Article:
Q. Dear Twig: Is "mountaintop removal" what it sounds like it is?
A.: Yes. It's done by certain mining companies in the Appalachian Mountains. The companies do it to get at coal. They dig out the coal. They truck it off to power plants to burn to make electricity.
The company starts by cutting down all the trees on top of the mountain. Then it blows up the rocks and the soil. Then it bulldozes this away.
After that: No more mountaintop. You can say that, yes, it's been "removed." See the result at Web sites like this one: http://iml.jou.ufl.edu/projects/spring07/Bartlett/index.html.
At last count, 456 Appalachian mountains have been, for lack of a blander word, beheaded in this way.
What do they do with the mountaintop? They dump it in the valley below. It fills in the valley. It buries any streams there. At least 724 miles of streams have been wrecked that way — equal to a brook that would run from New York to Chicago.
Aldo Leopold, a famous ecologist, suggested that people should "think like a mountain."
What do you think about mountaintop removal?
P.S. Already gone: Some 1.5 million acres of mountaintops. Picture 1.2 million football fields.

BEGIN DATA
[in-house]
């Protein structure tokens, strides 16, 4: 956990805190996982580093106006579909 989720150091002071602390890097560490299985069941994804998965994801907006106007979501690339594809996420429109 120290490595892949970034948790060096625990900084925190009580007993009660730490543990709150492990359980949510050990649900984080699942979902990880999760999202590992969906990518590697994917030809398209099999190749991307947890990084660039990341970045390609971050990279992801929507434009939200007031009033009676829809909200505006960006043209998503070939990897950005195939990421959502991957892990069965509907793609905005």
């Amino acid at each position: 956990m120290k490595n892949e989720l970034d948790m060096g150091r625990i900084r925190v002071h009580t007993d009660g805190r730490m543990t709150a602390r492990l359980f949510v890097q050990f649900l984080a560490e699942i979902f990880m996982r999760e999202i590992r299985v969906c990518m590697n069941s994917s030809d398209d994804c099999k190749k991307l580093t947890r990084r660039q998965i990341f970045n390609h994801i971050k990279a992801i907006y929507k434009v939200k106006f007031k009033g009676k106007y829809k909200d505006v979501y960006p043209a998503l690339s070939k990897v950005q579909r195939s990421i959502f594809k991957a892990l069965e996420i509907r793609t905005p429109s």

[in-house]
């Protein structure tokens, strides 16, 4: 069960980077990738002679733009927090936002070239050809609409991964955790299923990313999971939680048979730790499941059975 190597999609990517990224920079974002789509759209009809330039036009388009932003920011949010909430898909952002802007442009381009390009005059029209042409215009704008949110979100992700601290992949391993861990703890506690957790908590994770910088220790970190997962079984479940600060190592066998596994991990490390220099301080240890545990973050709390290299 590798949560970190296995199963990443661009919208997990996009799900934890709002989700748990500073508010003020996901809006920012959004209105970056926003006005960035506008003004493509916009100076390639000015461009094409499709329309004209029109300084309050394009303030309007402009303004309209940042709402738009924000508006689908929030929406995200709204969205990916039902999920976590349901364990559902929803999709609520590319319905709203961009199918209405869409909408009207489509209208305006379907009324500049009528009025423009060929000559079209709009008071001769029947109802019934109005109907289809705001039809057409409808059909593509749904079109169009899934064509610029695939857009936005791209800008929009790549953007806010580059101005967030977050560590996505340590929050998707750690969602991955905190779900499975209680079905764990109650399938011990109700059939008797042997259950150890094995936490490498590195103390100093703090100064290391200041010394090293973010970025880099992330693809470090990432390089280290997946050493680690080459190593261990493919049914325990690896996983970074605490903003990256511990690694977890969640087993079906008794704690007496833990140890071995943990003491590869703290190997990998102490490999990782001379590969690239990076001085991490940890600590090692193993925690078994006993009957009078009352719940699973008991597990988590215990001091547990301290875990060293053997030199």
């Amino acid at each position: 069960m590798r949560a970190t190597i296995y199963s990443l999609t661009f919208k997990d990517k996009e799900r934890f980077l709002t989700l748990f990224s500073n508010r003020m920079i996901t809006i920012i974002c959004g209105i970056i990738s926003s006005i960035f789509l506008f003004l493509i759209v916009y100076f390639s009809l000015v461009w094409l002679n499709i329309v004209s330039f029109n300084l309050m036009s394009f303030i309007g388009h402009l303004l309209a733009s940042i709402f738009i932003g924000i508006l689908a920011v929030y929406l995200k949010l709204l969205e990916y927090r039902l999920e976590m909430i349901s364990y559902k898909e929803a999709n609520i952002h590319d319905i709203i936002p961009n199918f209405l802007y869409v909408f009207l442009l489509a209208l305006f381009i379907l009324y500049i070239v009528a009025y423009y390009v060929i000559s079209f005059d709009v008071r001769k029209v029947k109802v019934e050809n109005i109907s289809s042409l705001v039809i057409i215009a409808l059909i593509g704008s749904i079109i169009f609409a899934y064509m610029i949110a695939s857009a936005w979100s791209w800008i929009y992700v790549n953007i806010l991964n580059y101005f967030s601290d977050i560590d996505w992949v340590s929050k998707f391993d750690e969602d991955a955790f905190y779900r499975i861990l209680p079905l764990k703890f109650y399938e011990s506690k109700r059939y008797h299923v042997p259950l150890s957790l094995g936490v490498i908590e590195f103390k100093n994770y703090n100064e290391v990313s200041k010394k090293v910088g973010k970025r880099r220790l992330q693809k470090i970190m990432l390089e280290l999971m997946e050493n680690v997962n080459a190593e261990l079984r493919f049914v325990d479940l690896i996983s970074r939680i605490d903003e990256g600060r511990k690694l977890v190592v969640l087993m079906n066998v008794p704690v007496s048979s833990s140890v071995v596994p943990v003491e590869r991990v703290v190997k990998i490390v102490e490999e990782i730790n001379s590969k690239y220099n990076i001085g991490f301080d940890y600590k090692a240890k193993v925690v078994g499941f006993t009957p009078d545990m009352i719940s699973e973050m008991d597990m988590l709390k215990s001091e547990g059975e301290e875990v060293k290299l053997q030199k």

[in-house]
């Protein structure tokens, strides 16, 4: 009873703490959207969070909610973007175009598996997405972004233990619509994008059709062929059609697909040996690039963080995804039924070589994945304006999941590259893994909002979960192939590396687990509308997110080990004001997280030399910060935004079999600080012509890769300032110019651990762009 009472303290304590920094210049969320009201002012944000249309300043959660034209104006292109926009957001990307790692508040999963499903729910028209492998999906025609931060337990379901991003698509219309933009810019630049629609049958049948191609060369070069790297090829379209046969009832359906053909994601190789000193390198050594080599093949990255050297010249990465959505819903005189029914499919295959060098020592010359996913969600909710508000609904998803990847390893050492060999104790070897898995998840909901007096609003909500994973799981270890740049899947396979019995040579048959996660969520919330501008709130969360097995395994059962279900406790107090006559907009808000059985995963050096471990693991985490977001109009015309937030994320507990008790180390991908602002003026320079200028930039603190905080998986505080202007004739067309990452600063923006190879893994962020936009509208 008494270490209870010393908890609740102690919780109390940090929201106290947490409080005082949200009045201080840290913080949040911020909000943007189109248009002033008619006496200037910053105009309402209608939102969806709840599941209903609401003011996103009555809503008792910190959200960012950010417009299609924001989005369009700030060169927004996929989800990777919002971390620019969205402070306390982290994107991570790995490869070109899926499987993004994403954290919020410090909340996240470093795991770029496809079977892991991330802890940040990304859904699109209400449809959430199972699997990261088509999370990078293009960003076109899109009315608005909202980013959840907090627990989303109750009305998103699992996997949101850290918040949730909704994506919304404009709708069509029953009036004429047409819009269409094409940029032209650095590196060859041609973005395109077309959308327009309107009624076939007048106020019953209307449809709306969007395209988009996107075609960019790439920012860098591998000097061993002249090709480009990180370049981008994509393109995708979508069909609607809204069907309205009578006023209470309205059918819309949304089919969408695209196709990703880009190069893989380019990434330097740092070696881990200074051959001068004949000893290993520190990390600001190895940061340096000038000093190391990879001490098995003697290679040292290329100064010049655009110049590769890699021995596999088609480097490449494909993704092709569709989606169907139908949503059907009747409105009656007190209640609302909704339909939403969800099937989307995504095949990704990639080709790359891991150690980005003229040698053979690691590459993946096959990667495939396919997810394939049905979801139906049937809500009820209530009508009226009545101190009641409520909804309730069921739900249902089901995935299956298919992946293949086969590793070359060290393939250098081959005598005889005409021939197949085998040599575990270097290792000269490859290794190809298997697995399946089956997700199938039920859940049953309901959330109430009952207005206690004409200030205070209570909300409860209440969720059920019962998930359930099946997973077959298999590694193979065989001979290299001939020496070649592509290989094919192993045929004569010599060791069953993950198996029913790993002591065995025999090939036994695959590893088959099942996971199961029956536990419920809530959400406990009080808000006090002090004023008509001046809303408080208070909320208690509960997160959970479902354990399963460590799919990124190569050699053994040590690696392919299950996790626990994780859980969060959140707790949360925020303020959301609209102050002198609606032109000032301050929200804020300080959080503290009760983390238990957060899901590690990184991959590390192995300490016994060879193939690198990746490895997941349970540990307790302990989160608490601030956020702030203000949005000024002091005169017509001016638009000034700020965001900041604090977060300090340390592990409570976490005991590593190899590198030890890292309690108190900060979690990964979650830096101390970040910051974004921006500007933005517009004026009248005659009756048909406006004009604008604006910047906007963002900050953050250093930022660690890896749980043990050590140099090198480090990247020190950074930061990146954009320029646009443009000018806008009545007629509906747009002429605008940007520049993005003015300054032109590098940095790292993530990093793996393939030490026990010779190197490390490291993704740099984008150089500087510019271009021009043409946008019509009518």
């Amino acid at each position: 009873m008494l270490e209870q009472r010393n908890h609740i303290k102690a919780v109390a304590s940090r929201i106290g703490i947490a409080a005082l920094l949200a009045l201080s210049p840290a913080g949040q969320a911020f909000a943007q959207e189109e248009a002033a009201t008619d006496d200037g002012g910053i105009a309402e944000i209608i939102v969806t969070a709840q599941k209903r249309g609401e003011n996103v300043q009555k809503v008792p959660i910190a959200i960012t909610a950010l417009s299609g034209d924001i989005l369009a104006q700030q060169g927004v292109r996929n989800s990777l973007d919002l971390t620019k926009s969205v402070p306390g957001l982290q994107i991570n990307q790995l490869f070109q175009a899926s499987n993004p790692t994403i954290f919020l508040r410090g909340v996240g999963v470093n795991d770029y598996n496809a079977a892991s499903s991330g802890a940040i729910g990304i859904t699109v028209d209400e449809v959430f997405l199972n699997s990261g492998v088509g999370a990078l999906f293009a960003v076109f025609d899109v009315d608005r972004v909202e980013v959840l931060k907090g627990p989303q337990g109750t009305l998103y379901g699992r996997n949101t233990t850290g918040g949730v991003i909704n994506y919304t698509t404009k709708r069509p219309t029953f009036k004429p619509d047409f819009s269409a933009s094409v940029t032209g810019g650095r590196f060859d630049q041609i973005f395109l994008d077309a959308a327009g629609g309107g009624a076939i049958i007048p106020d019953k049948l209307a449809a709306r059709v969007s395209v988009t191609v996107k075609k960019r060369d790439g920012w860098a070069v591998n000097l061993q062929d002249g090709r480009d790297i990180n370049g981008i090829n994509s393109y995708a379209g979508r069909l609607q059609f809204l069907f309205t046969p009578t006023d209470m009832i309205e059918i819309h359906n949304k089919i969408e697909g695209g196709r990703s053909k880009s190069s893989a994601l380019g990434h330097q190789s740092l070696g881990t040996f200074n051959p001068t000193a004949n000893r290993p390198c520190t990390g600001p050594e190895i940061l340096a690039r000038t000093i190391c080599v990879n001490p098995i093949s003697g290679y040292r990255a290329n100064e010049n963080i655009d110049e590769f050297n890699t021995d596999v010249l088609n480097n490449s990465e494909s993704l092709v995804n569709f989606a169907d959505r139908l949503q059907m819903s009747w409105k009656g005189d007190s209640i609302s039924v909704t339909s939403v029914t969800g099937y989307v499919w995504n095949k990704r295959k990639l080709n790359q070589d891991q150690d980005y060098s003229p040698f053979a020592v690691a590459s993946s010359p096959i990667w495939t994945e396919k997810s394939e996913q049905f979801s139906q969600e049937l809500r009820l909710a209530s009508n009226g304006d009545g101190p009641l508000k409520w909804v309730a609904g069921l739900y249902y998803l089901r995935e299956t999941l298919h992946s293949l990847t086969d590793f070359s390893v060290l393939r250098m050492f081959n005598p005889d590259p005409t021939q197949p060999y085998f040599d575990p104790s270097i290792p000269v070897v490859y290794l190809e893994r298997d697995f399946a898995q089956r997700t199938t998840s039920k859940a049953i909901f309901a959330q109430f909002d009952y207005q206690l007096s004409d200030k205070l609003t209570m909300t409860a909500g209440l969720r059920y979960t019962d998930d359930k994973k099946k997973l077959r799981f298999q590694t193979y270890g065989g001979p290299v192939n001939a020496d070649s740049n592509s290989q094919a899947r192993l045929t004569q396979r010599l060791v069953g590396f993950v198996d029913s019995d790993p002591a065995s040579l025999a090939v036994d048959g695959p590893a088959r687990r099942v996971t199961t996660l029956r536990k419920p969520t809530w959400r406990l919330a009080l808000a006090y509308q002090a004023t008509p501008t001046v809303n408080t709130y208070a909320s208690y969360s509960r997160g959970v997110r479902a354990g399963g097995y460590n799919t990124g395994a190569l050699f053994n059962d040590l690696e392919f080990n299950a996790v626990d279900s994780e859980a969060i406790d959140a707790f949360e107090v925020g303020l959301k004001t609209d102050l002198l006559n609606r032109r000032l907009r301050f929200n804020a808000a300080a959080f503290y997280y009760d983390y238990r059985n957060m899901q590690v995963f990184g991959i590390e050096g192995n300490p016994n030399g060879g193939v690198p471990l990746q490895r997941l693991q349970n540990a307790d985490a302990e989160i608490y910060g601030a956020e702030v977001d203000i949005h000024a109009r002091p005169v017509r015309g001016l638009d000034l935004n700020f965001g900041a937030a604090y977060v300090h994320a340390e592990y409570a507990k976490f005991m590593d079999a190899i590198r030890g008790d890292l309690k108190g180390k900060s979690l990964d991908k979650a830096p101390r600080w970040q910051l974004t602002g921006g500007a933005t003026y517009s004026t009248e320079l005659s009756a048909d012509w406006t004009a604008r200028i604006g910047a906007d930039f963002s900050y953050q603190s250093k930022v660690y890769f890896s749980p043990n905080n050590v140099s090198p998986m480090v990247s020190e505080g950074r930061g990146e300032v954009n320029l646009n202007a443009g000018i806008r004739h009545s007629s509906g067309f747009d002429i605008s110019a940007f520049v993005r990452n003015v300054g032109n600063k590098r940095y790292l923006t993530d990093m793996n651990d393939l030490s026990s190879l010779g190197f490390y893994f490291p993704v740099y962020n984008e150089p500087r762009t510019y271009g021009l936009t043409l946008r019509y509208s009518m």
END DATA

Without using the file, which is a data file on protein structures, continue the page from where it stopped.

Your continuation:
Notes: The Web site mentioned, one of many out there (plug "mountaintop removal" into a search engine then stand back), is a student project of the University of Florida's College of Journalism and Communications. Sources included articles by Erik Reece, University of Kentucky, in Orion magazine, http://www.orionmagazine.org/index.php/articles/article/166/; and by David W. Orr, Oberlin College, Ohio, in American Scientist, http://www.americanscientist.org/template/BookReviewTypeDetail/assetid54057;jsessionid=baacMGN5_Wzwql. All about Aldo Leopold: http://www.aldoleopold.org/. The football-field figure is based on American, not Canadian, football. (Alouettes! Woo! Woo! Oui!)
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